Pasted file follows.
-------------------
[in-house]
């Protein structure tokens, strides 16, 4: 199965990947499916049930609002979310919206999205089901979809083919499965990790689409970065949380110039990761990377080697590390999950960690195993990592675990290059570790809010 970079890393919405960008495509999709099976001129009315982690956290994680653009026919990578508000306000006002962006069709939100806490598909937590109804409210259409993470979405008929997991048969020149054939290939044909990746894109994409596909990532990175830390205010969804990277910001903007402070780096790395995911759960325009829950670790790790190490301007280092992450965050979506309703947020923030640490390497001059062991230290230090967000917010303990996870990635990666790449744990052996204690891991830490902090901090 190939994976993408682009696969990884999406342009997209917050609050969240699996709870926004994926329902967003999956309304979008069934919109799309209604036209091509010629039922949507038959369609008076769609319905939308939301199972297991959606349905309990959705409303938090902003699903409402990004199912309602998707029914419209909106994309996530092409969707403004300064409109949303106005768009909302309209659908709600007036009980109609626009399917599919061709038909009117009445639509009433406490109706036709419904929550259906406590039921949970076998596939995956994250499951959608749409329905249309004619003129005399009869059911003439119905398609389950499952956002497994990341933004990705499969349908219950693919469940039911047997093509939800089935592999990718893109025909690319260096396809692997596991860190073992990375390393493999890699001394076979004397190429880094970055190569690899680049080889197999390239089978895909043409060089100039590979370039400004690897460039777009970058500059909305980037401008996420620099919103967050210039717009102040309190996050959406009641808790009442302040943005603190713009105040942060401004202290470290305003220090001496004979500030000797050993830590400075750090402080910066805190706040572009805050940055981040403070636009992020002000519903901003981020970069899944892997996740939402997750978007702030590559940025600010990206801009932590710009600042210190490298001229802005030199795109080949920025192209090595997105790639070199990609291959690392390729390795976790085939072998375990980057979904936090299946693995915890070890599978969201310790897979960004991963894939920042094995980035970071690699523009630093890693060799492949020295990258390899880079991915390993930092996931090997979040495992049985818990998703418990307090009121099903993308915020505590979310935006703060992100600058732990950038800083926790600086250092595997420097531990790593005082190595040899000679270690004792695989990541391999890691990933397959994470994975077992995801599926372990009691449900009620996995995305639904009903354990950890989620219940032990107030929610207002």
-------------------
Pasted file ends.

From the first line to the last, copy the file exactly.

[in-house]
């Protein structure tokens, strides 16, 4: 199965990947499916049930609002979310919206999205089901979809083919499965990790689409970065949380110039990761990377080697590390999950960690195993990592675990290059570790809010 970079890393919405960008495509999709099976001129009315982690956290994680653009026919990578508000306000006002962006069709939100806490598909937590109804409210259409993470979405008929997991048969020149054939290939044909990746894109994409596909990532990175830390205010969804990277910001903007402070780096790395995911759960325009829950670790790790190490301007280092992450965050979506309703947020923030640490390497001059062991230290230090967000917010303990996870990635990666790449744990052996204690891991830490902090901090 190939994976993408682009696969990884999406342009997209917050609050969240699996709870926004994926329902967003999956309304979008069934919109799309209604036209091509010629039922949507038959369609008076769609319905939308939301199972297991959606349905309990959705409303938090902003699903409402990004199912309602998707029914419209909106994309996530092409969707403004300064409109949303106005768009909302309209659908709600007036009980109609626009399917599919061709038909009117009445639509009433406490109706036709419904929550259906406590039921949970076998596939995956994250499951959608749409329905249309004619003129005399009869059911003439119905398609389950499952956002497994990341933004990705499969349908219950693919469940039911047997093509939800089935592999990718893109025909690319260096396809692997596991860190073992990375390393493999890699001394076979004397190429880094970055190569690899680049080889197999390239089978895909043409060089100039590979370039400004690897460039777009970058500059909305980037401008996420620099919103967050210039717009102040309190996050959406009641808790009442302040943005603190713009105040942060401004202290470290305003220090001496004979500030000797050993830590400075750090402080910066805190706040572009805050940055981040403070636009992020002000519903901003981020970069899944892997996740939402997750978007702030590559940025600010990206801009932590710009600042210190490298001229802005030199795109080949920025192209090595997105790639070199990609291959690392390729390795976790085939072998375990980057979904936090299946693995915890070890599978969201310790897979960004991963894939920042094995980035970071690699523009630093890693060799492949020295990258390899880079991915390993930092996931090997979040495992049985818990998703418990307090009121099903993308915020505590979310935006703060992100600058732990950038800083926790600086250092595997420097531990790593005082190595040899000679270690004792695989990541391999890691990933397959994470994975077992995801599926372990009691449900009620996995995305639904009903354990950890989620219940032990107030929610207002």